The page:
Published: Sept. 28, 2017 By

 Daniel Appelö was recently hired as associate professor in the Applied Mathematics department at the University of Colorado Boulder. Originally from Sweden, he was drawn to Colorado because of its natural beauty and culture. He also admired CU for its prestigious numerical analysis program.

He is excited to be joining the faculty in their mission of higher education and he feels like it is a great fit for him. Appelö was originally supposed to take a sabbatical this year, but felt like he would have been missing out on the amazing opportunities that his current position offered.

This semester, he is teaching an introductory course in numerical analysis. Since CU is also known for high order methods and its impact on "national laboratory problems”, he hopes to be interacting with this subject more in the future. “My core interest is high order accurate numerical methods that can be used for applications in science and engineering. However I always get excited about problems where I feel that I can contribute by designing better computational methods enabling new problems to be solved or new science to be discovered. What makes it so fun to go to work every day is that in academia we have, in the words of Feynman, the opportunity to experience ‘the pleasure of finding things out’,” he said.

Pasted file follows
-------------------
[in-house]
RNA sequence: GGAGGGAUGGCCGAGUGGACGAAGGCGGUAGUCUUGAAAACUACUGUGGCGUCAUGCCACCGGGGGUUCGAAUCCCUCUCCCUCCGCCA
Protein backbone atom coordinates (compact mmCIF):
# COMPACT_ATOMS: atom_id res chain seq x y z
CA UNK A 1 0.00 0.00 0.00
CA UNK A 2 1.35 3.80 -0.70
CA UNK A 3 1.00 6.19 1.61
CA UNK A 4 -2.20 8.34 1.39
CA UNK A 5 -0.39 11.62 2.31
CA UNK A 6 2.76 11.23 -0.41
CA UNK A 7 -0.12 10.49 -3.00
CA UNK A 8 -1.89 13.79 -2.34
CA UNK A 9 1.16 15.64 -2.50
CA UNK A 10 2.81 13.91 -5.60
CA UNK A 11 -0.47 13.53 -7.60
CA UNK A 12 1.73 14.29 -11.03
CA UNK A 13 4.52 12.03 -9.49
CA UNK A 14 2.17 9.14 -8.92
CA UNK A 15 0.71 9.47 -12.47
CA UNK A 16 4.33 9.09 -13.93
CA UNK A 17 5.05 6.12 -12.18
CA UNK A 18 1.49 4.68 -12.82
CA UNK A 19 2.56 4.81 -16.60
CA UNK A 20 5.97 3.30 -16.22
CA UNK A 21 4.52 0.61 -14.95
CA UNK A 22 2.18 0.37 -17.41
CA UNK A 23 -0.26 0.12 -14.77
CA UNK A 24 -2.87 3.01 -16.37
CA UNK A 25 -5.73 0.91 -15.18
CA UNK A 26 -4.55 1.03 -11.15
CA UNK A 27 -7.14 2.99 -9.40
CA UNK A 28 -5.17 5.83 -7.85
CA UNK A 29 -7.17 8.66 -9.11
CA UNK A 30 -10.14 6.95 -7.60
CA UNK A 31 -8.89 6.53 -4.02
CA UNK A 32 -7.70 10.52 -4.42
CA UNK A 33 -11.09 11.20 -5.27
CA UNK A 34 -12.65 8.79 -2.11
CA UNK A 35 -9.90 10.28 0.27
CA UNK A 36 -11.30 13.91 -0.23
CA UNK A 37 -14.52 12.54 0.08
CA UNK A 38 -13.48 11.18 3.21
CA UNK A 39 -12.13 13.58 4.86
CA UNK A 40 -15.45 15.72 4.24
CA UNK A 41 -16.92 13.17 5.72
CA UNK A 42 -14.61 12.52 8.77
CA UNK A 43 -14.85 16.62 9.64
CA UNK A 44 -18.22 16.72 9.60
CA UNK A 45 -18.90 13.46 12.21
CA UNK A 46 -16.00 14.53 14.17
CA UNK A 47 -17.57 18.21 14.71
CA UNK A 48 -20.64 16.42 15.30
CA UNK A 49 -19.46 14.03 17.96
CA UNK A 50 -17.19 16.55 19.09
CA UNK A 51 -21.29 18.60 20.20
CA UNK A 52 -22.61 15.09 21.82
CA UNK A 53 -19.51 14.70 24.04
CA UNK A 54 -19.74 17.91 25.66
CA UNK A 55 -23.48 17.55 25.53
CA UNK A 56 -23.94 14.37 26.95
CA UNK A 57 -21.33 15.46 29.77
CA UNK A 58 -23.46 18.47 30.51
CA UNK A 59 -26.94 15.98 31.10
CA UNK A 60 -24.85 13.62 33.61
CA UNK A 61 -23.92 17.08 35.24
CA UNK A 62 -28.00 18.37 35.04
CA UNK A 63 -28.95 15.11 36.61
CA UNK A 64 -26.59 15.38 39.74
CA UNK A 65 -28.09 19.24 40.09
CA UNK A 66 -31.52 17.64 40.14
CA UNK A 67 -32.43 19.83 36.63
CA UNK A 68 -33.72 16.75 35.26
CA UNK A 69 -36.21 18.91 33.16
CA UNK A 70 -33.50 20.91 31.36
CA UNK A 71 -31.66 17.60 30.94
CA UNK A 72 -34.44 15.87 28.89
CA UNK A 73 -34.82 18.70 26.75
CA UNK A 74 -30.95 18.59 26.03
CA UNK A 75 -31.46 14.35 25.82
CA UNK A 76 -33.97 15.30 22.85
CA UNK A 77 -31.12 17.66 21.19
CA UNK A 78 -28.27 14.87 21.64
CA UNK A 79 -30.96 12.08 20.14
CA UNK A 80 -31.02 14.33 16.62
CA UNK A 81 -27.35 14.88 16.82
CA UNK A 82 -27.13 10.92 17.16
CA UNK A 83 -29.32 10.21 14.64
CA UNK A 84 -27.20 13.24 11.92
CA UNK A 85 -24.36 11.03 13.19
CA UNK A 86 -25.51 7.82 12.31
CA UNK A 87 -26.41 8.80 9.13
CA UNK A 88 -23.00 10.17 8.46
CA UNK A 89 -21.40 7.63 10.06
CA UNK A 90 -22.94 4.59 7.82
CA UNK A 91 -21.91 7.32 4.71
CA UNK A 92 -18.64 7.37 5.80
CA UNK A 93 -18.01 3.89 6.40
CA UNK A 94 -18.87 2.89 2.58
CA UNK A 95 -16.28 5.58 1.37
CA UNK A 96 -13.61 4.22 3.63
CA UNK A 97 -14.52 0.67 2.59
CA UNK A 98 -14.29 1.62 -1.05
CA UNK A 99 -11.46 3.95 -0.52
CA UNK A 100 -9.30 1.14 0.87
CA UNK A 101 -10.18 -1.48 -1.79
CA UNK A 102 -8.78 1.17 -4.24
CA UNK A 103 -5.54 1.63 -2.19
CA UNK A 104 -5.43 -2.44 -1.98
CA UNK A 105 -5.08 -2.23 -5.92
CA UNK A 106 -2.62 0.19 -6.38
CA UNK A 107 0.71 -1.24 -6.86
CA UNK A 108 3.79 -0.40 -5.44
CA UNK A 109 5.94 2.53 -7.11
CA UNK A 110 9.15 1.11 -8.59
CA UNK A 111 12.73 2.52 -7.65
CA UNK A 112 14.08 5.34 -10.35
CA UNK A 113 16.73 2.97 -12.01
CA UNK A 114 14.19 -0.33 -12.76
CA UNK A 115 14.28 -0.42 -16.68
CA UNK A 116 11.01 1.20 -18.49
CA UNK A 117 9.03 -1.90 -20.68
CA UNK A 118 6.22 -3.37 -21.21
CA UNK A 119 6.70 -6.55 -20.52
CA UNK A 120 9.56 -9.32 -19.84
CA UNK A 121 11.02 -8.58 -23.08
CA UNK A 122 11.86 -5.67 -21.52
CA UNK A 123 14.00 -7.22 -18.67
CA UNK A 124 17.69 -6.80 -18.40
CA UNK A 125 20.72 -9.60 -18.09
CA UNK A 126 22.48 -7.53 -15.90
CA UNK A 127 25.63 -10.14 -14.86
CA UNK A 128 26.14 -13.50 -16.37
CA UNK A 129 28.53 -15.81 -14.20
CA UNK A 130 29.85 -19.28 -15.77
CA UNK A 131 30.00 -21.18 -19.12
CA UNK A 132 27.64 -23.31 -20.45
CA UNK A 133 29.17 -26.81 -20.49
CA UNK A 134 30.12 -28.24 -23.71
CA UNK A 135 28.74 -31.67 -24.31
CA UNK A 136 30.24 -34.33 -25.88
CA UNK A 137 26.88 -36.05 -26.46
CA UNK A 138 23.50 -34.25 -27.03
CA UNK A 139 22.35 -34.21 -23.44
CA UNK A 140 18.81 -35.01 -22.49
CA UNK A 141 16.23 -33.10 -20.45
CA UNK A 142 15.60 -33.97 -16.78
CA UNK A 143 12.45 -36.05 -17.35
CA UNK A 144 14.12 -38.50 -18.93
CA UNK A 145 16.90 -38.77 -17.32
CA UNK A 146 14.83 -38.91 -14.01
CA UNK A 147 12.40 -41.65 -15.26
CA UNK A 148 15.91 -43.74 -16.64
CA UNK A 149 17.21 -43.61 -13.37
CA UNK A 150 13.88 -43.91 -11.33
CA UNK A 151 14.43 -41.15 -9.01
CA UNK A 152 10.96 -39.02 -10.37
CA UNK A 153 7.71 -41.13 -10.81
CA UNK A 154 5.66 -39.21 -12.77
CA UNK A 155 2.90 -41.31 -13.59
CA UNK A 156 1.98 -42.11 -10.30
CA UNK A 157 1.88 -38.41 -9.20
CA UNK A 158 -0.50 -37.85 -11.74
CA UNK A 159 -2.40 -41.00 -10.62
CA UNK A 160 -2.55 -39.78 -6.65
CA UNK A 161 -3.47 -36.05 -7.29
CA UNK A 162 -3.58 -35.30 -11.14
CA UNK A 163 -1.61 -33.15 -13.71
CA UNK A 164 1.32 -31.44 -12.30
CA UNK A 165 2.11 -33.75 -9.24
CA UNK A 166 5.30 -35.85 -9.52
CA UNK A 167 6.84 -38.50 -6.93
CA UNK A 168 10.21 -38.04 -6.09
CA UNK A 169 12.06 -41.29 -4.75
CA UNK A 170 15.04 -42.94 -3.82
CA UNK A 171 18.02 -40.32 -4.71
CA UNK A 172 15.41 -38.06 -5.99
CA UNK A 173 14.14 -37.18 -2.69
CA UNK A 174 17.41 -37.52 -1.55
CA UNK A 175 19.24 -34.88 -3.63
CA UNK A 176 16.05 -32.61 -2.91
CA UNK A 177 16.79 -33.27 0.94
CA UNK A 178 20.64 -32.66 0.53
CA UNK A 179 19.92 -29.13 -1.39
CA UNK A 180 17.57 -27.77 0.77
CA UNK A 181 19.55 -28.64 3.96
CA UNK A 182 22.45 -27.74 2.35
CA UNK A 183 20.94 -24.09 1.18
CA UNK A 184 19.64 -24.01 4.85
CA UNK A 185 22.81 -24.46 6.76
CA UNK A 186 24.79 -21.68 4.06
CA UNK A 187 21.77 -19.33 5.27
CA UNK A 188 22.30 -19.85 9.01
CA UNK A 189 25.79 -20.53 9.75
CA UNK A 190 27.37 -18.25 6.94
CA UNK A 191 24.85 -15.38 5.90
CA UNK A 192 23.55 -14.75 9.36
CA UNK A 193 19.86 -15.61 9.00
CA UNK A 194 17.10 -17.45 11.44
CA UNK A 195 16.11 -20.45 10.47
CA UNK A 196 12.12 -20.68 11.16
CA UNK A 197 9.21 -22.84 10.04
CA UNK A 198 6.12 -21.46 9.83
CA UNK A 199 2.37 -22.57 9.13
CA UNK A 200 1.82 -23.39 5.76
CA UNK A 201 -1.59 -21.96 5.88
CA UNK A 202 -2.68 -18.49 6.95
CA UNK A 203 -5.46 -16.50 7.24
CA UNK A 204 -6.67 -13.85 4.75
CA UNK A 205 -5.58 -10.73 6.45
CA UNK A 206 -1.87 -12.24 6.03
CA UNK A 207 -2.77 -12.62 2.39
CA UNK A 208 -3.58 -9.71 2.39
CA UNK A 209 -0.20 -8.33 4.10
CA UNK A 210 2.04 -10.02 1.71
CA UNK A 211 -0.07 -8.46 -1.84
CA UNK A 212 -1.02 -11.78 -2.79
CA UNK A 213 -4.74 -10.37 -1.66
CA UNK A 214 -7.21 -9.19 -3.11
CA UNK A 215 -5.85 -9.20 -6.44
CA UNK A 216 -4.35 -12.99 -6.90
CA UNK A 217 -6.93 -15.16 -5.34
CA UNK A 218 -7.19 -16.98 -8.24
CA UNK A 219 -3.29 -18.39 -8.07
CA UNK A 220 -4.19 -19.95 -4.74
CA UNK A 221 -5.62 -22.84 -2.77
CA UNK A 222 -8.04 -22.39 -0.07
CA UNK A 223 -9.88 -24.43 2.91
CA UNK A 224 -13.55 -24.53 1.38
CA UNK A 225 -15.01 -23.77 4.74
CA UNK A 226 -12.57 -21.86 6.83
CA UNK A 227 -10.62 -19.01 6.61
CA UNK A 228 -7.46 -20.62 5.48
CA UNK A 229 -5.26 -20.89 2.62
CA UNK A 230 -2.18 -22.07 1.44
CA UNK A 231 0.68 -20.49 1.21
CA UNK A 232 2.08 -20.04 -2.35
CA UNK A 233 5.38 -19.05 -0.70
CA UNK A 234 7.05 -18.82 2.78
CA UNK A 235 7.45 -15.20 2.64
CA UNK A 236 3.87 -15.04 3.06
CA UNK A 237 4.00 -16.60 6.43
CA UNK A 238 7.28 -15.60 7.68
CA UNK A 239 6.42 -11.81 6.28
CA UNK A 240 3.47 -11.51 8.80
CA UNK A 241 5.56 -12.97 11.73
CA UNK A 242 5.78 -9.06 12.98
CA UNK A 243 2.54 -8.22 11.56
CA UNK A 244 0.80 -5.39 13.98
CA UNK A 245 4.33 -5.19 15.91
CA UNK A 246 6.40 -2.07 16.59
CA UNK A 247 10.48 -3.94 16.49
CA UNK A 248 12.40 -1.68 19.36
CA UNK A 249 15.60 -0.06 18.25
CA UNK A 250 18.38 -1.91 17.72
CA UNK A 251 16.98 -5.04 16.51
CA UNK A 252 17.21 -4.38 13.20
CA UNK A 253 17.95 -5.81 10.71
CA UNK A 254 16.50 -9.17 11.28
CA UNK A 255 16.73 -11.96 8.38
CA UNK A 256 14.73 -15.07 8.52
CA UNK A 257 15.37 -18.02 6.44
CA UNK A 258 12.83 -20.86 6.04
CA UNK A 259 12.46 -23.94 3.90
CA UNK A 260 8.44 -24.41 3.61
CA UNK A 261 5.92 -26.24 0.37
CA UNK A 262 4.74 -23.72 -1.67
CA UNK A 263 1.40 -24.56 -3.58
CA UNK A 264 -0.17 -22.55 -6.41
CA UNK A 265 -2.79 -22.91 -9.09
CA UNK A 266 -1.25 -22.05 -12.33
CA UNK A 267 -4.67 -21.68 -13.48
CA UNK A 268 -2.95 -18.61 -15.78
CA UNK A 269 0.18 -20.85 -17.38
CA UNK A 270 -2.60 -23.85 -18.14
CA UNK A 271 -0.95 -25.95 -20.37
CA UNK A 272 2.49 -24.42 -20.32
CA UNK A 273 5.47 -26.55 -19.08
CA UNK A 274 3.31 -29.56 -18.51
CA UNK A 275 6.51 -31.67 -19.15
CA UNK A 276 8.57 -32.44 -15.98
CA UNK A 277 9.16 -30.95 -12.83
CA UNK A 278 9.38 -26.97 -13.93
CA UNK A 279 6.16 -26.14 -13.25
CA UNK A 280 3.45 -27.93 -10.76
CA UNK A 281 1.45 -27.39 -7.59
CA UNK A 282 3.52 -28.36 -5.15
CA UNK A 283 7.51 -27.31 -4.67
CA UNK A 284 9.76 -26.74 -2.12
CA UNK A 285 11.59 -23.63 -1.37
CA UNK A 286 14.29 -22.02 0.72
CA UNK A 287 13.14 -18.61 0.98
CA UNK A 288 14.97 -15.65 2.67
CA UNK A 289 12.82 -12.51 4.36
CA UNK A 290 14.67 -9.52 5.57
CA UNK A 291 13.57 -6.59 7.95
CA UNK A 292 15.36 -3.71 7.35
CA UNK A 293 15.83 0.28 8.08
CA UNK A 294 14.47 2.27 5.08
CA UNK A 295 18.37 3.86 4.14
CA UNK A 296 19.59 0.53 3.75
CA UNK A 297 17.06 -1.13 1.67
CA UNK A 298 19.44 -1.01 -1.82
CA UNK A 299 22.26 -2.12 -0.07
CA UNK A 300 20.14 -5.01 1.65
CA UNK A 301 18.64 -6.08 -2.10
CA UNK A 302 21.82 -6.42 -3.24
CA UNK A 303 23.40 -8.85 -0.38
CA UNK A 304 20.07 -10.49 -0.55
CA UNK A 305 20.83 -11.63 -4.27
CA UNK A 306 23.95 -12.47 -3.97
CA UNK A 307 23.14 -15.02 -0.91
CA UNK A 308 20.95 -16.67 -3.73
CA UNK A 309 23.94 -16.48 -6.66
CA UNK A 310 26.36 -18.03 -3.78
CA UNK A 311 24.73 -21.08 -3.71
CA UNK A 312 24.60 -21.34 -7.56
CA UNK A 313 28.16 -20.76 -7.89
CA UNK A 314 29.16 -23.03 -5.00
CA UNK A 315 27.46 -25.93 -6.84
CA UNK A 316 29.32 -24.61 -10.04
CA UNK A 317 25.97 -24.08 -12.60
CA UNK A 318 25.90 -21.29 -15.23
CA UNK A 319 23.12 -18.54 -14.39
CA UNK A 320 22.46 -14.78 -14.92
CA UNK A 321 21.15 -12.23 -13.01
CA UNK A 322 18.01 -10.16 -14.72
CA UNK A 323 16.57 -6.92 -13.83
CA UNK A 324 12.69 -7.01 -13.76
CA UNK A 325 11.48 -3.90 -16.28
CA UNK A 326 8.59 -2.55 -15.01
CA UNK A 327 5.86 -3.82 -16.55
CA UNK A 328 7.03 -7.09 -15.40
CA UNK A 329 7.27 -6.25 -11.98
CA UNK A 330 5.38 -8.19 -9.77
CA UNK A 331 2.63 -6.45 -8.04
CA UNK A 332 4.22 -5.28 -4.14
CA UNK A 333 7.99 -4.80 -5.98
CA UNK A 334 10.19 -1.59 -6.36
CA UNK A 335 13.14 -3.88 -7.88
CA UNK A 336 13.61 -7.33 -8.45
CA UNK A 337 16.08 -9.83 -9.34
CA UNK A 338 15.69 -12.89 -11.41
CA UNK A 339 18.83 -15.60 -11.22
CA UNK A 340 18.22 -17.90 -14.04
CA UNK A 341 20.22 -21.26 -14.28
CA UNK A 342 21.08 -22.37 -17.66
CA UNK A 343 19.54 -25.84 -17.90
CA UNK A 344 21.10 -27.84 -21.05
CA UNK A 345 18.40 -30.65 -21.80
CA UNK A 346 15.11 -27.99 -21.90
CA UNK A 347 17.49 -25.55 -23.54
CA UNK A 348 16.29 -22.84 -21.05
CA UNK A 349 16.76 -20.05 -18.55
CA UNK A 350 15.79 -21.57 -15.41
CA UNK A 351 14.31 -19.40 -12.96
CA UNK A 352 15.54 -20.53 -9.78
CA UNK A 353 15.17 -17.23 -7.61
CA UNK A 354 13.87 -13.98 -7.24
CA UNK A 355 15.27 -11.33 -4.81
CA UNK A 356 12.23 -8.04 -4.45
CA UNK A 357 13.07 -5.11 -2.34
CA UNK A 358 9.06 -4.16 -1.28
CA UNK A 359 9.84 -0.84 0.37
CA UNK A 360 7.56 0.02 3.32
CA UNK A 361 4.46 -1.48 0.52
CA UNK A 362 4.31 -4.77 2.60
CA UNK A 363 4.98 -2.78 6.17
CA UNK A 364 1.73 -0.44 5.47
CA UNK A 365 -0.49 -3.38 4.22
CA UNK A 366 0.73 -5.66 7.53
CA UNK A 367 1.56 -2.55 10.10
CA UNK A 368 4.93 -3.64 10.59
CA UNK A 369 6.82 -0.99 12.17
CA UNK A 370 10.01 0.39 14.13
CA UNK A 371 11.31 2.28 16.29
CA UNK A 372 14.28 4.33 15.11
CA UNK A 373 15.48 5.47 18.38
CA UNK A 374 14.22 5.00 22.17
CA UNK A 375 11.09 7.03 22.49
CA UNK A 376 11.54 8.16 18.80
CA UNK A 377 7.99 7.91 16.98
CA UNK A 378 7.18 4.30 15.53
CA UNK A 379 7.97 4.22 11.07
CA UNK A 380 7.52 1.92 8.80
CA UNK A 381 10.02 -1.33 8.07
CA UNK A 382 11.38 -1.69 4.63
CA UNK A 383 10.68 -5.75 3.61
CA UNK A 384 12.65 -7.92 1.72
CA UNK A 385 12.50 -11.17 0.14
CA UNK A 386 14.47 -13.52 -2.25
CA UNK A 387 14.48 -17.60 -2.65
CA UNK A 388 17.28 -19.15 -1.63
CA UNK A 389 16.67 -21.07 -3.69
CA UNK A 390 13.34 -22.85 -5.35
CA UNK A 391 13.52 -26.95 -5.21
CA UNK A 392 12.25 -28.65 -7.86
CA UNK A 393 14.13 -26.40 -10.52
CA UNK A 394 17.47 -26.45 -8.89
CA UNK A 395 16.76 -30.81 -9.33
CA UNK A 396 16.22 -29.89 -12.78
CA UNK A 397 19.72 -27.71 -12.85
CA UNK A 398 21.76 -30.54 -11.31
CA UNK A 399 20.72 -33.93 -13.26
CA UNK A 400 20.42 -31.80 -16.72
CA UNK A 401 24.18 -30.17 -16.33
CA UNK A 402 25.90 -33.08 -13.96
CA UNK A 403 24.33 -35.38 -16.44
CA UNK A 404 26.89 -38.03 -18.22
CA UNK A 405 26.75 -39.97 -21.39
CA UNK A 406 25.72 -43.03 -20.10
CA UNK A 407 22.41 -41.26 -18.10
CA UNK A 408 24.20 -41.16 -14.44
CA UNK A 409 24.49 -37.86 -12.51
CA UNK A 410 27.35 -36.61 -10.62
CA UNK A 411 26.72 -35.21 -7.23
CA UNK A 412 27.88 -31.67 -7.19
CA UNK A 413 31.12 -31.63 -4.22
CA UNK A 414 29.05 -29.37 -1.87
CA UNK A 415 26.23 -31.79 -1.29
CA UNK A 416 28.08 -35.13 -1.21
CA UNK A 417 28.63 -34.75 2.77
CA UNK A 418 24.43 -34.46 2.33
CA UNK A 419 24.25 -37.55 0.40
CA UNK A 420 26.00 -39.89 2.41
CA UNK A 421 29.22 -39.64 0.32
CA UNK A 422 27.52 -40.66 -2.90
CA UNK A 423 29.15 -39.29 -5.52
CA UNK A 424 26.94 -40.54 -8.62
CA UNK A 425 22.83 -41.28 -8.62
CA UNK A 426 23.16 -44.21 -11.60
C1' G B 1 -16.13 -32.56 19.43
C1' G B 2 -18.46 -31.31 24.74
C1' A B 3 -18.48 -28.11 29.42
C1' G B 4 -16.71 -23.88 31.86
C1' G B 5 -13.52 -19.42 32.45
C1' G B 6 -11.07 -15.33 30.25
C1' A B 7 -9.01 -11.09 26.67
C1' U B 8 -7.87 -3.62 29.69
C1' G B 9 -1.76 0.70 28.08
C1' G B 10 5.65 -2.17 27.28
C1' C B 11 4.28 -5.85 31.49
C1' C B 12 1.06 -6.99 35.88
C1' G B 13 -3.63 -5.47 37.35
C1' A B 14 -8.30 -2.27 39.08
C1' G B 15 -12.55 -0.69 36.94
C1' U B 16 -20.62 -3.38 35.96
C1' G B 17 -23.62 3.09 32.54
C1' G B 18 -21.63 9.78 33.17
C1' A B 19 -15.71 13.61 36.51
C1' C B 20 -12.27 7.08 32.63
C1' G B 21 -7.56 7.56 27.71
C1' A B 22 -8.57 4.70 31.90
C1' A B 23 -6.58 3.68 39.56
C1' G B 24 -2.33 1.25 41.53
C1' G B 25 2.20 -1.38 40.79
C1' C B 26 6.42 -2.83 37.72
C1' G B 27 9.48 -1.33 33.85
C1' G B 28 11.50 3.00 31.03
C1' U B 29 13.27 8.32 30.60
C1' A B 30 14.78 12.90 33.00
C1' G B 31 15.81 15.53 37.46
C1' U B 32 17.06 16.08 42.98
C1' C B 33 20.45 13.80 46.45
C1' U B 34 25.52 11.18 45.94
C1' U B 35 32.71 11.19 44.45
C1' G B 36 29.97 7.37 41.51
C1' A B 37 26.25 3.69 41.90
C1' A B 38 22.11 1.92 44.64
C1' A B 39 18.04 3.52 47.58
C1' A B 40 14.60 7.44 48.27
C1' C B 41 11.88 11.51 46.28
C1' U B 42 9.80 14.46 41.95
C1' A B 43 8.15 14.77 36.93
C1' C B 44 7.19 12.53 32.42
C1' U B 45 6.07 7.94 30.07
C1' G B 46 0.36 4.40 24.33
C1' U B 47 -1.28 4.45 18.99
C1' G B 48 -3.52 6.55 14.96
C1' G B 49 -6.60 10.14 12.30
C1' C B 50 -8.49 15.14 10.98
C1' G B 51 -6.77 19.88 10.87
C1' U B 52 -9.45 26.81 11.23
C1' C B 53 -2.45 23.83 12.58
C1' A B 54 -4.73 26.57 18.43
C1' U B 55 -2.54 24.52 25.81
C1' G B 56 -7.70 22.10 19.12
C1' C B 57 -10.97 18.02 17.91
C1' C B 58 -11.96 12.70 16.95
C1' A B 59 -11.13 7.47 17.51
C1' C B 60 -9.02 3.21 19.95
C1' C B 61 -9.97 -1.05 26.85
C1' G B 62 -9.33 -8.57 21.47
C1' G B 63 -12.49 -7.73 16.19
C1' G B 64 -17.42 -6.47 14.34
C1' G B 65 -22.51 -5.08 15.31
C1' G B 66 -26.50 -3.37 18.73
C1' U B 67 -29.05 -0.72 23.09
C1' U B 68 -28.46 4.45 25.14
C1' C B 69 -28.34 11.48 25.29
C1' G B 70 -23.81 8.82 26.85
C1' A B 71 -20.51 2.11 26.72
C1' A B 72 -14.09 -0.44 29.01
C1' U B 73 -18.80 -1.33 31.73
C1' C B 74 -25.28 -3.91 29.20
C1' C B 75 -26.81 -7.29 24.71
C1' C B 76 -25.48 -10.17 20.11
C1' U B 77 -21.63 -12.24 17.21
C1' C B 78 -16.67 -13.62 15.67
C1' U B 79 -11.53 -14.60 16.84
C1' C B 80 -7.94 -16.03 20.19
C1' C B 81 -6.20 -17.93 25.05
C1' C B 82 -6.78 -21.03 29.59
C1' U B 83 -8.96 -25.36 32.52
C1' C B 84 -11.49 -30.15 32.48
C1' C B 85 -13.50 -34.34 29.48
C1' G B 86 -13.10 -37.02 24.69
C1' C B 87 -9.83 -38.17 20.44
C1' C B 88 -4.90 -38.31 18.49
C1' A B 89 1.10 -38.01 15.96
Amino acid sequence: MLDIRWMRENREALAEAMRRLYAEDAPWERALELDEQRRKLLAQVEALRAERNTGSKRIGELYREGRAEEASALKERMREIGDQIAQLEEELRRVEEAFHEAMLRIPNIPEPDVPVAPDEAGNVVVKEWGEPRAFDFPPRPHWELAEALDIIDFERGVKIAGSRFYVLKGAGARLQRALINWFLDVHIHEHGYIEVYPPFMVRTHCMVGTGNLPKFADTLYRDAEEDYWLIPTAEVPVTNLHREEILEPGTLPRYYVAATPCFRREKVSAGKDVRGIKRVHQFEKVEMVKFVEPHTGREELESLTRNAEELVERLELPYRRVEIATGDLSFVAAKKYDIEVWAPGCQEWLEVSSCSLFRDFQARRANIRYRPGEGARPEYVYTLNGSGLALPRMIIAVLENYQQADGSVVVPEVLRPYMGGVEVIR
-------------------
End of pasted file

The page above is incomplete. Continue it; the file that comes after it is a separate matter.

He hopes that his future students will understand, that although classwork and focus on their major is important, it is also important to be a well rounded individual. Appelö encourages students to attend other events sponsored by the apartment, like guest lectures and research seminars that might not be directly related to their field.

“I was fortunate in that my mentors were skilled researchers and teachers as well as ‘whole human beings’ capable of giving advice on a wide range of topics. Most of the graduates from APPM will end up as leaders and mentors, be it in a scientific field or elsewhere, and I therefore think it is important to have a skillset that covers more than the technical aspects of being a PhD in Applied Mathematics,” said Appelö.